The electorate, in primal wisdom, has told them to cool it, as a new poll shows 57 percent believe “leaks about the surveillance programs would not affect the ability of the United States to prevent future terrorist attacks” after 56 percent had called phone tracking an acceptable tactic.
In the light of such attitudes, the likes of John Boehner have turned on a dime. After first challenging the President to “explain” the NSA revelations, the Speaker is now leading the pack calling Snowden “a traitor.”
As most Democrats like Al Franken line up to back the programs, their GOP counterparts are rushing to outdo them in patriotic fervor, with good old reliable Lindsey Graham proclaiming he wouldn’t mind having the government snoop on his snail mail.
As he often does, Thomas Friedman reflects the mixed feelings that most rational Americans can’t avoid:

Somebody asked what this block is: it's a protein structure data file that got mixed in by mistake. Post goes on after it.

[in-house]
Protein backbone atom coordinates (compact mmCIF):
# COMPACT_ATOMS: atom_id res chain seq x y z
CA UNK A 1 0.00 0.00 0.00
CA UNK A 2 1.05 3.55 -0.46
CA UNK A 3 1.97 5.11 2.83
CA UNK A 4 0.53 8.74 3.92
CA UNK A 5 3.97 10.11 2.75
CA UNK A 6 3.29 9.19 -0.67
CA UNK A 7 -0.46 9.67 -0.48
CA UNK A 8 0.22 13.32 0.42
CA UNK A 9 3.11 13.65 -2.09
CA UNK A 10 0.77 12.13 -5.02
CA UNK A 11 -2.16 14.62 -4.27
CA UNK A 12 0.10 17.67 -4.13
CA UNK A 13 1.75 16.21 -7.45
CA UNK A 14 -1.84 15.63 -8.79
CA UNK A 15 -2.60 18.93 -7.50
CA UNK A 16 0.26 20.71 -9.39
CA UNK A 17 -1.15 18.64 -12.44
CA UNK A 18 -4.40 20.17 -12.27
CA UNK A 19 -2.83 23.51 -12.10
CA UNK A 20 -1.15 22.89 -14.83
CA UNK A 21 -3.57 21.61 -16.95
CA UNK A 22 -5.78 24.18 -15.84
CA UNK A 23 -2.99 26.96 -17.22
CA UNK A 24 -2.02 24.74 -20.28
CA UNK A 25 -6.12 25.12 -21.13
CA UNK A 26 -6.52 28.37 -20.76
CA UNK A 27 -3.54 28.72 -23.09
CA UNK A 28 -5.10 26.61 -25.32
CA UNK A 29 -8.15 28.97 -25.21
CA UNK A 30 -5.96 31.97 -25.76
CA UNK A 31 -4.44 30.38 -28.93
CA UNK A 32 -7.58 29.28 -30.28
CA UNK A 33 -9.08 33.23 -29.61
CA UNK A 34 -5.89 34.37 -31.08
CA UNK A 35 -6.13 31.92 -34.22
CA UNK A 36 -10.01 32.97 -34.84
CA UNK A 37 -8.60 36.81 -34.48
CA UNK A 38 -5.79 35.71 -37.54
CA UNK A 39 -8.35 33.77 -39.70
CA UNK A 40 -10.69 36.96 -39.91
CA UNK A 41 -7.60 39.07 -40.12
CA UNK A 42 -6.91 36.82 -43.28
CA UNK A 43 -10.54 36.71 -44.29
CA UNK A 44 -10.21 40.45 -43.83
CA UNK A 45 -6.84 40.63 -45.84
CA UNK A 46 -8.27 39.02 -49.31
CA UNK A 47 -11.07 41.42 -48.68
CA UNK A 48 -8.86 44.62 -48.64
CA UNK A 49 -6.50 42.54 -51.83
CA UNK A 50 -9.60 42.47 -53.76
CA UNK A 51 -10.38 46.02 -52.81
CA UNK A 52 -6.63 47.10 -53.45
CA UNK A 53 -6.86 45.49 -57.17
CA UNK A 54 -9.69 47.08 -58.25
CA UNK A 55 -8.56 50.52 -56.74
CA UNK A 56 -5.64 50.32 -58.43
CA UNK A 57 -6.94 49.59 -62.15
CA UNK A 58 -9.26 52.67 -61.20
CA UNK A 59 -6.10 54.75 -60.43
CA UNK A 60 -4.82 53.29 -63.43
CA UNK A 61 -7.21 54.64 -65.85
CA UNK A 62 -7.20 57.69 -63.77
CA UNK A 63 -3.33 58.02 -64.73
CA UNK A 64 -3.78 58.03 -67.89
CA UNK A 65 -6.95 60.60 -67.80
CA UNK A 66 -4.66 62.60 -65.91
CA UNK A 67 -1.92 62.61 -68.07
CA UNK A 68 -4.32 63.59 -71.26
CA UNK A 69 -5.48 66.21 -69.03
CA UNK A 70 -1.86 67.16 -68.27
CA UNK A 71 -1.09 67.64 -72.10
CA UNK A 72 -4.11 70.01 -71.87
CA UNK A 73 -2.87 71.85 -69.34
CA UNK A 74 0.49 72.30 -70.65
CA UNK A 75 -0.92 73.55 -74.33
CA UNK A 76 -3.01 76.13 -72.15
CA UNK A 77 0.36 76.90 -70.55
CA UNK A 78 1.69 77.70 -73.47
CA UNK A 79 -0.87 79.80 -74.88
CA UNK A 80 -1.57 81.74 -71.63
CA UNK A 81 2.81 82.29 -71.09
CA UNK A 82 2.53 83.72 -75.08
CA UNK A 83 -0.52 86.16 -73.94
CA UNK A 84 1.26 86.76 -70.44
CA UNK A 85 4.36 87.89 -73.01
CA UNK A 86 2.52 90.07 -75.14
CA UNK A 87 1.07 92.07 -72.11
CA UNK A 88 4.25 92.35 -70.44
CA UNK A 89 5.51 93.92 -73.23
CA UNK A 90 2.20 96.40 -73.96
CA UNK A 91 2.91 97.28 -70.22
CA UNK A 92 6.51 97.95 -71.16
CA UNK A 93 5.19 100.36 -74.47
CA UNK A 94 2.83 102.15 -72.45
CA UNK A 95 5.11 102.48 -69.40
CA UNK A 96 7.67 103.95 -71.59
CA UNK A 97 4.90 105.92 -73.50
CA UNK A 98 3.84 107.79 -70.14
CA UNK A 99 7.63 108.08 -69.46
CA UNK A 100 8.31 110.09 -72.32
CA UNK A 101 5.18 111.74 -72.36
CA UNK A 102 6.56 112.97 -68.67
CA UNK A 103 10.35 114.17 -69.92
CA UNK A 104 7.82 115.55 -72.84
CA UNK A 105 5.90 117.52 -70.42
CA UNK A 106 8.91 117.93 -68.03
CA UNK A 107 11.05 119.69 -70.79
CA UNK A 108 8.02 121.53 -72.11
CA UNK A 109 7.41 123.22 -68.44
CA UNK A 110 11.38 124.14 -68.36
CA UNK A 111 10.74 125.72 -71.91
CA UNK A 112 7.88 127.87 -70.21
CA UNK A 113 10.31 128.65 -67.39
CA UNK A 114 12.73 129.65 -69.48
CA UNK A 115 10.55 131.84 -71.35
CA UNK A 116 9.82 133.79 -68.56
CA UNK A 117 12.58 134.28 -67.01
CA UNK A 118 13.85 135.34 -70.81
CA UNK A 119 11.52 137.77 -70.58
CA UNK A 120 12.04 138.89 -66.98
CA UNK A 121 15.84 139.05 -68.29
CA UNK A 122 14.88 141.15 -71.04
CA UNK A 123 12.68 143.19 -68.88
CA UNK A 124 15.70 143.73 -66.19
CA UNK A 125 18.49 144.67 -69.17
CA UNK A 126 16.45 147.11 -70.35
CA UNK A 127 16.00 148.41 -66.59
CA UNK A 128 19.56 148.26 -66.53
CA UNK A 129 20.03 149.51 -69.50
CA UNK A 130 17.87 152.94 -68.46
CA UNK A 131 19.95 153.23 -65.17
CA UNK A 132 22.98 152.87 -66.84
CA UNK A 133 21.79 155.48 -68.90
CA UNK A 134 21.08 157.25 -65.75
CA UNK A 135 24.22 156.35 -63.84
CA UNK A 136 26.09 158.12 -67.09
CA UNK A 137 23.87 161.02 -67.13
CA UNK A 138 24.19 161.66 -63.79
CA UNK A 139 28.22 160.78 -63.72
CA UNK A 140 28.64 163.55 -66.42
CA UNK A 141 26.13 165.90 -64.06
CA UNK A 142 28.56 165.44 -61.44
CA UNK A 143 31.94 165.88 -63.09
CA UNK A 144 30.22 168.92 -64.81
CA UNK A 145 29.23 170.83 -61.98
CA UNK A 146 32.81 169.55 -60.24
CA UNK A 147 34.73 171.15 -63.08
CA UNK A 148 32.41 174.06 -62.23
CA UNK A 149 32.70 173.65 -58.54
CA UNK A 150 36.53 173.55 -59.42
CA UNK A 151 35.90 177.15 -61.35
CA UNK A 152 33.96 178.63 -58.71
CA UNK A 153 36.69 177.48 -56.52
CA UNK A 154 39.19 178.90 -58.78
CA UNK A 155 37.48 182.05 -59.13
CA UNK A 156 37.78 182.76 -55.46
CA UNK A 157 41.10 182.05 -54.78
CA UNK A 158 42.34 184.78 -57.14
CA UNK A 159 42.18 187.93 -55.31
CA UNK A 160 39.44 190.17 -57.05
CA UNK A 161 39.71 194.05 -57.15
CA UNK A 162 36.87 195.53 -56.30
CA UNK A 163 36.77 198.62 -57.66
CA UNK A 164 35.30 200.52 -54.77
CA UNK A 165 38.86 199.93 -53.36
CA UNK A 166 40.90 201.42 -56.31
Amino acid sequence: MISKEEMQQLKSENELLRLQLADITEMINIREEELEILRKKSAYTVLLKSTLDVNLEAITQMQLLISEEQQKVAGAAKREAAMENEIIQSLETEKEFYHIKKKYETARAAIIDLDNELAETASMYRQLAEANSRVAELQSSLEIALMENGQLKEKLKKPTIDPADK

“Yes, I worry about potential government abuse of privacy from a program designed to prevent another 9/11--abuse that, so far, does not appear to have happened. But I worry even more about another 9/11...
“I worry about that even more, not because I don’t care about civil liberties, but because what I cherish most about America is our open society, and I believe that if there is one more 9/11--or worse, an attack involving nuclear material--it could lead to the end of the open society as we know it...I fear that 99 percent of Americans would tell their members of Congress: ‘Do whatever you need to do to, privacy be damned, just make sure this does not happen again.’ That is what I fear most.”
Behind all the posturing that will go on for a few more days, that has to be at the core of our concern, even if most politicians, unlike the public, won’t face it.